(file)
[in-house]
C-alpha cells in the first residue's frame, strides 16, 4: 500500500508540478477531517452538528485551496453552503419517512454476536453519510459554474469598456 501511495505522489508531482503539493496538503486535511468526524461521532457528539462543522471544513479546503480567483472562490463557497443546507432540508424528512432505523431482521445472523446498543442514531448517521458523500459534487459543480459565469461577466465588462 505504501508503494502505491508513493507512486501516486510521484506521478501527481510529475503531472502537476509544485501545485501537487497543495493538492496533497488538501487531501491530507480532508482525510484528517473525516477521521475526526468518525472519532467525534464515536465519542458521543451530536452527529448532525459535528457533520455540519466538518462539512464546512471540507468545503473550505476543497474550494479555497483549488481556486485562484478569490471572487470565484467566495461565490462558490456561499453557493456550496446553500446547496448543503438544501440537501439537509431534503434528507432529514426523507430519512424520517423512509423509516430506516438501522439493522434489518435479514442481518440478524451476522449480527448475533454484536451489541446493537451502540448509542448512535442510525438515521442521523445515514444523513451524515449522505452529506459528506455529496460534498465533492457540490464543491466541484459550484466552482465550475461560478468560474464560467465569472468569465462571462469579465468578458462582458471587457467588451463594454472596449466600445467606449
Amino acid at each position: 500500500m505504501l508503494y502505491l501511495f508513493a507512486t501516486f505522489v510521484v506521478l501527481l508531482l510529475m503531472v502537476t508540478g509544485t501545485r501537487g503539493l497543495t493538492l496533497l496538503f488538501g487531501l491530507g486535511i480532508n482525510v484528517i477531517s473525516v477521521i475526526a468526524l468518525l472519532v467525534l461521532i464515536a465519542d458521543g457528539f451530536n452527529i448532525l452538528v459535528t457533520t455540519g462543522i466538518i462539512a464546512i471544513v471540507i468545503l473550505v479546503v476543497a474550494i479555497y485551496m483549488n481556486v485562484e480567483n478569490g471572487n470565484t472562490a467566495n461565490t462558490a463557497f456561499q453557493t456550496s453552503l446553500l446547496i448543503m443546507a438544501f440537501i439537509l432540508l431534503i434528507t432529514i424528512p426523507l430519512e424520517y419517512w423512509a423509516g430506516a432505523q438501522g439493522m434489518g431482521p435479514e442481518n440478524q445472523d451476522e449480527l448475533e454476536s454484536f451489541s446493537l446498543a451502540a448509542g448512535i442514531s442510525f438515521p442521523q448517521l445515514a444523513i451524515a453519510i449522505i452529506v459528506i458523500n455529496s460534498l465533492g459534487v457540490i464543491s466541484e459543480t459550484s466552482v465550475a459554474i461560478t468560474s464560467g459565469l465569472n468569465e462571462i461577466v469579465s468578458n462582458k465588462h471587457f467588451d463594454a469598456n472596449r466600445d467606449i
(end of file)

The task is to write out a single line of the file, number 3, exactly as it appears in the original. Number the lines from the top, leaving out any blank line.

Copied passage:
Amino acid at each position: 500500500m505504501l508503494y502505491l501511495f508513493a507512486t501516486f505522489v510521484v506521478l501527481l508531482l510529475m503531472v502537476t508540478g509544485t501545485r501537487g503539493l497543495t493538492l496533497l496538503f488538501g487531501l491530507g486535511i480532508n482525510v484528517i477531517s473525516v477521521i475526526a468526524l468518525l472519532v467525534l461521532i464515536a465519542d458521543g457528539f451530536n452527529i448532525l452538528v459535528t457533520t455540519g462543522i466538518i462539512a464546512i471544513v471540507i468545503l473550505v479546503v476543497a474550494i479555497y485551496m483549488n481556486v485562484e480567483n478569490g471572487n470565484t472562490a467566495n461565490t462558490a463557497f456561499q453557493t456550496s453552503l446553500l446547496i448543503m443546507a438544501f440537501i439537509l432540508l431534503i434528507t432529514i424528512p426523507l430519512e424520517y419517512w423512509a423509516g430506516a432505523q438501522g439493522m434489518g431482521p435479514e442481518n440478524q445472523d451476522e449480527l448475533e454476536s454484536f451489541s446493537l446498543a451502540a448509542g448512535i442514531s442510525f438515521p442521523q448517521l445515514a444523513i451524515a453519510i449522505i452529506v459528506i458523500n455529496s460534498l465533492g459534487v457540490i464543491s466541484e459543480t459550484s466552482v465550475a459554474i461560478t468560474s464560467g459565469l465569472n468569465e462571462i461577466v469579465s468578458n462582458k465588462h471587457f467588451d463594454a469598456n472596449r466600445d467606449i